The Rise and Demise of Long Distance Calls

This year marks the 108th anniversary of the first coast-to-coast telephone call in the United States. Alexander Graham Bell placed the call from New York City to San Francisco in January 1915, and it took over ten minutes to connect. By then, American Telephone and Telegraph Company’s network spanned the continent with a single copper circuit measuring 6,800 miles. It could carry precisely one phone call at a time. It also required an operator in each city along the way to make the switchboard connections.


Commercial long-distance service followed shortly thereafter, and a three-minute call cost $20.70, or about $485 today.


Long-distance calls required the use of intermediary operators for the next four decades. Finally, in November 1951, direct long-distance calls became a reality. The mayor of Englewood, New Jersey called the mayor of Alameda, California, with a connection time of only 18 seconds.


By 1963, Europeans caught on with the introduction of London to Paris calls. It took as late as 1970 for technology to allow for direct long-distance calls from New York City to London.

As technology improved, long distance became a household standard. Its popularity also led to fierce competition among long-distance providers. The mega Bell System monopoly was broken up in 1984, resulting in a nearly 40% drop in the cost of making a long-distance call. The number of long-distance calls placed doubled in the five years that followed. Through the 1990s, long-distance carriers lowered rates measured in dollars per minute to as low as a nickel for a sixty-second call. They offered up to $100 bill credit incentives and drastically reduced international call charges. People were connecting like never before without geography as a hindrance.

Nothing stays the same, and this is true of the telecommunications industry. Cellular phone technology completely changed the game. It was the beginning of a cutting-the-cord revolution. Within two decades, over half of U.S. households had ditched their landlines to rely on cell phones as their primary method of communication. Cell phones got smart, and so did computers.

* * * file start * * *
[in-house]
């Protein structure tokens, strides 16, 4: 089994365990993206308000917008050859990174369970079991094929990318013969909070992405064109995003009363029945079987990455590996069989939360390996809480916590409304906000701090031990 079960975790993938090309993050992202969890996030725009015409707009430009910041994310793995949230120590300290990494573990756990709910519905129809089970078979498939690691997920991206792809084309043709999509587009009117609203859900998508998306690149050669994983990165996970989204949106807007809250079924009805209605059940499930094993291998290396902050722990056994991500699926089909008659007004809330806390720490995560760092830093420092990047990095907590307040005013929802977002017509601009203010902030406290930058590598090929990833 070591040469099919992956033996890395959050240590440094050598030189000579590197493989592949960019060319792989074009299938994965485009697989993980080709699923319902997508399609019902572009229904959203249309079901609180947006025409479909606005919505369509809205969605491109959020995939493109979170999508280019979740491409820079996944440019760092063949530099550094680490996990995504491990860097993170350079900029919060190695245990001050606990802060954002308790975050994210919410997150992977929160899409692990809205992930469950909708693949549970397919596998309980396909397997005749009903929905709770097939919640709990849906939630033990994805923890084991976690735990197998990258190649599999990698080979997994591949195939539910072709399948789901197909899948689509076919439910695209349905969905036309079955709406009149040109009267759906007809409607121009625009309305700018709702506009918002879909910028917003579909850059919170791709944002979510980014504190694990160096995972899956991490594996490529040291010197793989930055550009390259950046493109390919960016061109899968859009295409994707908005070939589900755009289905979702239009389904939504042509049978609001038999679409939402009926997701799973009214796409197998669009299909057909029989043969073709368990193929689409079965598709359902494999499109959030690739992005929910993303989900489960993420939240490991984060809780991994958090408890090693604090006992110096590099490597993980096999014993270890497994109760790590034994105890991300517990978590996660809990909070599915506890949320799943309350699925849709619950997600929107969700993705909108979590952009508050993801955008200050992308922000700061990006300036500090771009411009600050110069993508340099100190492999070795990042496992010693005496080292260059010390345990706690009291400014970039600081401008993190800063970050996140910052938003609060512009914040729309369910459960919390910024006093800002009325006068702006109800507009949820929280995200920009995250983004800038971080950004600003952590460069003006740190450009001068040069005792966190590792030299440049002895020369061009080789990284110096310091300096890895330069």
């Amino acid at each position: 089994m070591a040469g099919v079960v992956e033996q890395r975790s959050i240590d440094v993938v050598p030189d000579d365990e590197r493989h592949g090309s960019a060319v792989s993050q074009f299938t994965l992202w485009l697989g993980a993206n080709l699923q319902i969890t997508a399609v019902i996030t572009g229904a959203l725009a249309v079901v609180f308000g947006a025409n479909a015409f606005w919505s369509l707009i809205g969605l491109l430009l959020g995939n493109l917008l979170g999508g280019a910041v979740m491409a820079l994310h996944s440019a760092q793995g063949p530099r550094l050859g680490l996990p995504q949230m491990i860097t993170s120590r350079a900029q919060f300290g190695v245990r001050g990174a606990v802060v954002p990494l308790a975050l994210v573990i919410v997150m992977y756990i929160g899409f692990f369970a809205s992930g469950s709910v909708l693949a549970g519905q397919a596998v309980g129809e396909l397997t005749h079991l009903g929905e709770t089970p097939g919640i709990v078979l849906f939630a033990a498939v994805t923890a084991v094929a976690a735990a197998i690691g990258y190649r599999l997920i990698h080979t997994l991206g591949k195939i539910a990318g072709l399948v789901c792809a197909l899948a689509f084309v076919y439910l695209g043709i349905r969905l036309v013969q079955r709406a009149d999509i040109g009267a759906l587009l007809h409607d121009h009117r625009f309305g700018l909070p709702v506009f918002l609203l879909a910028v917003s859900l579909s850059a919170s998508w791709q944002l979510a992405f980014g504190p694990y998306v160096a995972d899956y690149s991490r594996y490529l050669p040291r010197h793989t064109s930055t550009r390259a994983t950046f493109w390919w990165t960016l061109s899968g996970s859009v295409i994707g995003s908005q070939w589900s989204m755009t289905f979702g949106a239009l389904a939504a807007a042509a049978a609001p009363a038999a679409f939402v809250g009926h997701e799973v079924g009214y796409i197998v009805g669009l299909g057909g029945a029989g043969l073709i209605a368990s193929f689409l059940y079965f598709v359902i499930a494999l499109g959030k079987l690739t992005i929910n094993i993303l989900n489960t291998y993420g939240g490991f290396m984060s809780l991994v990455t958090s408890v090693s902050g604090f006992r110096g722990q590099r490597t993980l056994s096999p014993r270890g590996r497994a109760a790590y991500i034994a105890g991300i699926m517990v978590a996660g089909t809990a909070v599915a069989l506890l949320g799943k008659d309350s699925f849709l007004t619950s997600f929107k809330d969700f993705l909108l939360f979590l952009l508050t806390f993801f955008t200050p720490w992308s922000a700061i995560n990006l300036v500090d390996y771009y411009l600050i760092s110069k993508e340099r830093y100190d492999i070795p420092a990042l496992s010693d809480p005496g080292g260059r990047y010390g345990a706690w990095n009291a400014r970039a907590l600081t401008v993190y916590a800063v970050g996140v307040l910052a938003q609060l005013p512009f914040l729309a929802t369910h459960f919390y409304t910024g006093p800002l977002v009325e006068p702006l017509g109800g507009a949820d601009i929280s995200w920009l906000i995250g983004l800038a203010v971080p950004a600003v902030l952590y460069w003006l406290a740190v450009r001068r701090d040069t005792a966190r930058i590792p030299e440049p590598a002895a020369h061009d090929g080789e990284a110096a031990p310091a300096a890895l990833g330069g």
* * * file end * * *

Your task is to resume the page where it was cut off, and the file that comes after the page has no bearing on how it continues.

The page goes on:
The 21st century welcomed the world wide web with open arms and high expectations. Lightning-fast connection anywhere in the world through the Internet has hastened the demise of long-distance calls. VoIP was introduced specifically to save money on long-distance and international calling. Companies began to notice that VoIP offered increased speed and lower cost while offering even better quality. Broadband made connections even faster. This came in handy with the advent of instant messaging, video calls, web conferencing, and more.

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Our cloud-based communication system connects your employees, clients, and stakeholders across the city and across the globe. Our state-of-the-technology provides clear and reliable communication solutions. Our customer service is still just as personable as the first operator that connected Alexander Graham Bell to his assistant three thousand miles away. Here at Gabbit, we stay on the cutting edge of VoIP with a platform that leverages reliable and proven SIP technology. Gabbit continually expands our network and adds customer-requested features, now numbering over 70 unique options. Our service is reliable; our technology is state of the art. Reach your employees and reach your goals. Say more and spend less with Gabbit. Give us a call at 855-542-2248.